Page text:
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Degrading plastics revealed as source of greenhouse gases

News, Pollution
Aug
17

Researchers have found that several greenhouse gases are emitted as common plastics degrade in the environment. Their study reports the unexpected discovery of the universal production of greenhouse gases methane and ethylene by the most common plastics when exposed to sunlight.

Why sea level rise varies from place to place

In the 20th century, ocean levels rose by a global average of about 14 centimeters, mainly due to melting ice and warming waters. Some coastal areas saw more sea level rise than others. Here’s why.

Rising sea levels threatens coastal cities with more tsunamis, scientists warn

Tsunamis will become more common and more ferocious with global warming, scientists have warned after a study found that global sea level rises will increase the risk of coastal cities being wiped out.

Apathy towards poachers widespread in world’s marine protected areas

A new study has found that nearly half of fishers from seven countries had witnessed someone poaching in marine protected areas in the past year and most of them did nothing about it.

First reliable estimates of highly radioactive cesium-rich microparticles released by Fukushima disaster

Scientists have for the first time been able to estimate the amount of radioactive cesium-rich microparticles released by the disaster at the Fukushima power plant in 2011. This work, which will have significant health and environmental implications, is presented at the Goldschmidt geochemistry conference in Boston.

Cost of Coastal Flooding in Europe Could Reach $1 Trillion Annually by 2100

Without additional climate change adaptation measures, the annual cost of damage from coastal flooding in Europe could jump from $1.4 billion today to as much as $1 trillion by the end of the century due largely to rising sea levels according to new study.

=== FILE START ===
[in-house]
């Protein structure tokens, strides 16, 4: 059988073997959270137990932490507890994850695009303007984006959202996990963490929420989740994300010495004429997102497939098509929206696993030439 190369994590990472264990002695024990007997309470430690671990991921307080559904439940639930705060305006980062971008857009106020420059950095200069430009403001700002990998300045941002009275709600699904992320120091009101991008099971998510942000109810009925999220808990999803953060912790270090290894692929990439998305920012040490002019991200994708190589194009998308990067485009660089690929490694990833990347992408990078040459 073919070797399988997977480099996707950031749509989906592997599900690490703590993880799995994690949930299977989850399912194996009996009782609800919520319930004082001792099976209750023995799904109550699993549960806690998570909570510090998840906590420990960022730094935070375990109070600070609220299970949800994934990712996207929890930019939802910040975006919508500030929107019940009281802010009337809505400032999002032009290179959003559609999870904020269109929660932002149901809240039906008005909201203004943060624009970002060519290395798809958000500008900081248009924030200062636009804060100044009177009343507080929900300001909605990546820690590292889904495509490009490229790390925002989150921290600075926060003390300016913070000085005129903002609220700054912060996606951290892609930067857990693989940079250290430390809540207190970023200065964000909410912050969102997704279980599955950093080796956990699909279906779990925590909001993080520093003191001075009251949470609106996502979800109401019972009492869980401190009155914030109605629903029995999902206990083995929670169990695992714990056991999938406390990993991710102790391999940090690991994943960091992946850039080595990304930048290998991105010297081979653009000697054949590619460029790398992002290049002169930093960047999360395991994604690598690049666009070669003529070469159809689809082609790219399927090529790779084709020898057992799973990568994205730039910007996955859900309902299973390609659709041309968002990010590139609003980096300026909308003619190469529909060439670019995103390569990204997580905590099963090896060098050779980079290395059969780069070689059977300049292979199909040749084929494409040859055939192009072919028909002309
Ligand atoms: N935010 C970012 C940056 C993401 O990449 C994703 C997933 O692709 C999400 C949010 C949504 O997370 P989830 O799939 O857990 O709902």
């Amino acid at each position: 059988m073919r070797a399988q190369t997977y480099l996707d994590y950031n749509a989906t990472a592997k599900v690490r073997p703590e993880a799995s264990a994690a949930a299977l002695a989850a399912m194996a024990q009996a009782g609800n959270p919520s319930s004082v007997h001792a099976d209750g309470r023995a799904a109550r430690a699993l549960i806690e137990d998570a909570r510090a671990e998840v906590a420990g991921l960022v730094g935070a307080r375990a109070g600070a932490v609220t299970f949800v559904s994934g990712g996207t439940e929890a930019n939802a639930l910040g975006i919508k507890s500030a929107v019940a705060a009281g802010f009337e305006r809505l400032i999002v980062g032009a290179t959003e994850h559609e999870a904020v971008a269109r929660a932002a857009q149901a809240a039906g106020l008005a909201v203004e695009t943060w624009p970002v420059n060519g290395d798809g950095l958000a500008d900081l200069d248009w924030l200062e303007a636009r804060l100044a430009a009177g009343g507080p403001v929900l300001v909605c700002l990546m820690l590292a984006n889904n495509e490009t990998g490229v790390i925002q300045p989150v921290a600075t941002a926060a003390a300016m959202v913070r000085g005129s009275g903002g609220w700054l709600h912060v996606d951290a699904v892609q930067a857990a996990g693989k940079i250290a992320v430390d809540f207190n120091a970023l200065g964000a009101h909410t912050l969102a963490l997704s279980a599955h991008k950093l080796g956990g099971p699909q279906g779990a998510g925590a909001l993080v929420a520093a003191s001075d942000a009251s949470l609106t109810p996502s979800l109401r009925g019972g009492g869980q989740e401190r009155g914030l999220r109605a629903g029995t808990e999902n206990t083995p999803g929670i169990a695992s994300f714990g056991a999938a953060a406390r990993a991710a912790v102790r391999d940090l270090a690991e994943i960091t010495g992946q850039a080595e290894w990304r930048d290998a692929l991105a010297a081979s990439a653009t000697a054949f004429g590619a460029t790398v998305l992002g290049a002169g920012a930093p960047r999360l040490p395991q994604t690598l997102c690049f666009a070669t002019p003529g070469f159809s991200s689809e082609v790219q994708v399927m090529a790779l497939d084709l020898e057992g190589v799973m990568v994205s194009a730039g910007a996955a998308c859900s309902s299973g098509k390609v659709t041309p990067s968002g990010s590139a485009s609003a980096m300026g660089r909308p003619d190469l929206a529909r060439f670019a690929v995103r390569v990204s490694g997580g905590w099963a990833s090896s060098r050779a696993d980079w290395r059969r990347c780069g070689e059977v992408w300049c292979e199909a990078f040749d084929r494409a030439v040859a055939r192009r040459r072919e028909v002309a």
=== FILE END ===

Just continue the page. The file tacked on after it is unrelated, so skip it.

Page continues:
Should Rivers Have Rights? A Growing Movement Says It’s About Time

Inspired by indigenous views of nature, a movement to grant a form of legal “personhood” to rivers is gaining some ground — a key step, advocates say, in reversing centuries of damage inflicted upon the world’s waterways.

Did sand mining exacerbate flooding during Hurricane Harvey?

Following Hurricane Harvey, the sand mining industry that has boomed along the San Jacinto River has come under fierce criticism. Protestors, environmental groups and state officials have argued that operating within the floodways reduced the river’s capacity to hold the surge of water.

Unspoilt, rare, dunes earmarked for new golf course

One of the last unspoilt coastal dunes in Scotland is under threat from plans for a championship golf course.

Off the African Coast, a Struggle to Revive a Battered Fishery

The third-place winner of the 2018 Yale Environment 360 Video Contest looks at a campaign to enlist local fishermen to help reverse a sharp decline in the marine resources of the tiny island nation of Mauritius.

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